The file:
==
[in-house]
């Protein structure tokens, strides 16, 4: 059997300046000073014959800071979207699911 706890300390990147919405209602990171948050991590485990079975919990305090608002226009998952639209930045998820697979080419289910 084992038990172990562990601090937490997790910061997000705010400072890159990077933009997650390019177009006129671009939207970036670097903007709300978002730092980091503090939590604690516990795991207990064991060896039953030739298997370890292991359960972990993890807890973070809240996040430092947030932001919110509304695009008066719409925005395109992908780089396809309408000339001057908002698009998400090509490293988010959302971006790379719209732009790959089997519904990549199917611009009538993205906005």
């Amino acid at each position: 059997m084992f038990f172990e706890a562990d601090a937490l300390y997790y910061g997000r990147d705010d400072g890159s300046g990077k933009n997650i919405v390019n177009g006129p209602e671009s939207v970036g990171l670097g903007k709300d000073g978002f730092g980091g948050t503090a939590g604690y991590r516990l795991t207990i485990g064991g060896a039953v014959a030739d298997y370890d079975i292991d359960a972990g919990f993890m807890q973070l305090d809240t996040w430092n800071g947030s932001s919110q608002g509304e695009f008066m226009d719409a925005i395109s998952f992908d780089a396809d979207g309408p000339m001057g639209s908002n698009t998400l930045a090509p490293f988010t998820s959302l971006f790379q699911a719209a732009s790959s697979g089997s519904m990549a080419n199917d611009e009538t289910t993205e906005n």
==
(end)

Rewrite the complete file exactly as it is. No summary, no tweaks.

[in-house]
């Protein structure tokens, strides 16, 4: 059997300046000073014959800071979207699911 706890300390990147919405209602990171948050991590485990079975919990305090608002226009998952639209930045998820697979080419289910 084992038990172990562990601090937490997790910061997000705010400072890159990077933009997650390019177009006129671009939207970036670097903007709300978002730092980091503090939590604690516990795991207990064991060896039953030739298997370890292991359960972990993890807890973070809240996040430092947030932001919110509304695009008066719409925005395109992908780089396809309408000339001057908002698009998400090509490293988010959302971006790379719209732009790959089997519904990549199917611009009538993205906005």
């Amino acid at each position: 059997m084992f038990f172990e706890a562990d601090a937490l300390y997790y910061g997000r990147d705010d400072g890159s300046g990077k933009n997650i919405v390019n177009g006129p209602e671009s939207v970036g990171l670097g903007k709300d000073g978002f730092g980091g948050t503090a939590g604690y991590r516990l795991t207990i485990g064991g060896a039953v014959a030739d298997y370890d079975i292991d359960a972990g919990f993890m807890q973070l305090d809240t996040w430092n800071g947030s932001s919110q608002g509304e695009f008066m226009d719409a925005i395109s998952f992908d780089a396809d979207g309408p000339m001057g639209s908002n698009t998400l930045a090509p490293f988010t998820s959302l971006f790379q699911a719209a732009s790959s697979g089997s519904m990549a080419n199917d611009e009538t289910t993205e906005n």